The Lloyd’s Register Fuel Oil Bunkering Analysis and Advisory Service (FOBAS) on Monday (18 May) published a bulletin alerting the maritime industry on the upcoming South Korean SECA while listing affected ports:
South Korean SECA
The South Korean Ministry of Oceans and Fisheries has announced that a Sulphur Emission Control
Area (SECA) will come into force on 1st September 2020, which will affect many South Korean ports.
The ports affected are as follows:
Much like the European ECA, vessels must use fuels with sulphur content of 0.10 % m/m or less.
From 1st September 2020 to 31st December 2021 vessels will be required to switch over to compliant fuels within 1 hour after completion of anchoring or mooring in designated ports to 1 hour before completion of heave up anchor or de-berthing.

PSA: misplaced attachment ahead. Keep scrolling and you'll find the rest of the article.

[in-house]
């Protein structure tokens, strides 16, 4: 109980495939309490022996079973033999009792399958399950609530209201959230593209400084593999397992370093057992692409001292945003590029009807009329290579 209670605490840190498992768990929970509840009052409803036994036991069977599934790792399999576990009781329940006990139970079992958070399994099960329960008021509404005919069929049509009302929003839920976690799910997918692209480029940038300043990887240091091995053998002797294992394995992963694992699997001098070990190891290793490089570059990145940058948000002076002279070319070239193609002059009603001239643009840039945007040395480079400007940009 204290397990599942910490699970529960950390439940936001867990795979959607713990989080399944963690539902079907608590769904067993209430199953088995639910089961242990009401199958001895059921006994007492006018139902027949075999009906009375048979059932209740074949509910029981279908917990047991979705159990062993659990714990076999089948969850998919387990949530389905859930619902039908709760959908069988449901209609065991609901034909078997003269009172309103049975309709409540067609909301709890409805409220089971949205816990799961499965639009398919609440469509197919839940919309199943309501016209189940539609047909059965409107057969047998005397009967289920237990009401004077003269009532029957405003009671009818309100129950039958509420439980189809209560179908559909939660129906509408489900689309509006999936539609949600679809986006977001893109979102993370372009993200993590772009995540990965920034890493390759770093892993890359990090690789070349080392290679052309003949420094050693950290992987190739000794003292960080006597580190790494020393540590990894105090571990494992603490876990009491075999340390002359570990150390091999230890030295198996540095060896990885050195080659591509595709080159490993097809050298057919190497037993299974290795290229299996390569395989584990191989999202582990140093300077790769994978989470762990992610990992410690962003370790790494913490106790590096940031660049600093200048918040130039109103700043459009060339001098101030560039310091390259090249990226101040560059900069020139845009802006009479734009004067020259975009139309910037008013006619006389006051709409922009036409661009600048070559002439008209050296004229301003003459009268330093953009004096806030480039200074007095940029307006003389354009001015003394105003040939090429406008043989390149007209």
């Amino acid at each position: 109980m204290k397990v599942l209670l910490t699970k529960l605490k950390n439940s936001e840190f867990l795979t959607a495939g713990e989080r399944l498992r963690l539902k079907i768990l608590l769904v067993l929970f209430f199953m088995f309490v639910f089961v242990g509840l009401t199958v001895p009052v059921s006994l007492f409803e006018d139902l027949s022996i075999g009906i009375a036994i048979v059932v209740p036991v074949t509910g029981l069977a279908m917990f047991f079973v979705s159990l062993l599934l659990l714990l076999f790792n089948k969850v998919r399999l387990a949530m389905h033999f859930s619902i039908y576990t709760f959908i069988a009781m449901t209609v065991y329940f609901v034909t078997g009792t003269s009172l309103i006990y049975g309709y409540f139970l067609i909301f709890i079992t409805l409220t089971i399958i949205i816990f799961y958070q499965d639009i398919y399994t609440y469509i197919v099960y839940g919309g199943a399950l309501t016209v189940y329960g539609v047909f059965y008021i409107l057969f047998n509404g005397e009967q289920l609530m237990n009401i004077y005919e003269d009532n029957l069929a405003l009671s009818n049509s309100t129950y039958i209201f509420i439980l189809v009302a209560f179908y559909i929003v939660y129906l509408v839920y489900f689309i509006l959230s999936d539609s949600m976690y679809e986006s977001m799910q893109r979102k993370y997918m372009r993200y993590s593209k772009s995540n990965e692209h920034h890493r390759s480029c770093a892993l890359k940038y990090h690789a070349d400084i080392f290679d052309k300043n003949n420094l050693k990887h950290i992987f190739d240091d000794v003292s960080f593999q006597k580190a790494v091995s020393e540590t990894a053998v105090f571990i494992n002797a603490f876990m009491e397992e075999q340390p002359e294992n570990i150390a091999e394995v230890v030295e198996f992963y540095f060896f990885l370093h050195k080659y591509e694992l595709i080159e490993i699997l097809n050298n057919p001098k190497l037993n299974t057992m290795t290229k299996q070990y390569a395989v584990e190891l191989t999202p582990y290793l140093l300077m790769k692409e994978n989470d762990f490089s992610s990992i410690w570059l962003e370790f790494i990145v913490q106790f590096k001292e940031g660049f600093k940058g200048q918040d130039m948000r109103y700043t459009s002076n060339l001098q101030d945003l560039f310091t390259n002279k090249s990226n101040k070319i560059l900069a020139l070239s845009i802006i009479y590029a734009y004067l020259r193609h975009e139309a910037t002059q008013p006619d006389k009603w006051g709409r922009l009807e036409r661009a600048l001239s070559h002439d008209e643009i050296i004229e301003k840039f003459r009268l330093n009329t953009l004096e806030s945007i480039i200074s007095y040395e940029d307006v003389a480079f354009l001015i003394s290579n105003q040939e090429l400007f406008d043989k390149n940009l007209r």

From 1st January 2022 ships will be required to use compliant fuels from entry into the SECA until
Photo credit: Futureatlas
Published: 19 May, 2020
Caroline Yang, President of SSA, addresses issues earlier raised by players; including PMC No. 04, the seven-day restriction, contactless bunkering, sampling point, hose connection, and more.
IBIA Asia, ABIS, sources from Singapore’s bunkering and surveying companies, and an industry veteran share with Manifold Times the issues expected from MPA’s latest Covid-19 measures.
The top three positive movers in the 2020 bunker supplier list are Hong Lam Fuels Pte Ltd (+13); Chevron Singapore Pte Ltd (+12); and SK Energy International (+8), according to MPA list.
‘We will operate in the Singapore bunkering market from the Tokyo, with support from local staff at Sumitomo Corporation Singapore,’ source tells Manifold Times.
Changes include abolishing advance declaration of bunkers as dangerous cargo, reducing pilotage fees on vessels receiving bunkers, and a ‘whitelist’ system for bunker tankers.
Claim relates to deliveries of MGO to the vessels Pacific Diligence, Pacific Valkyrie, Pacific Defiance, Crest Alpha 1, and Pacific Warlock between March 2020 to April 2020.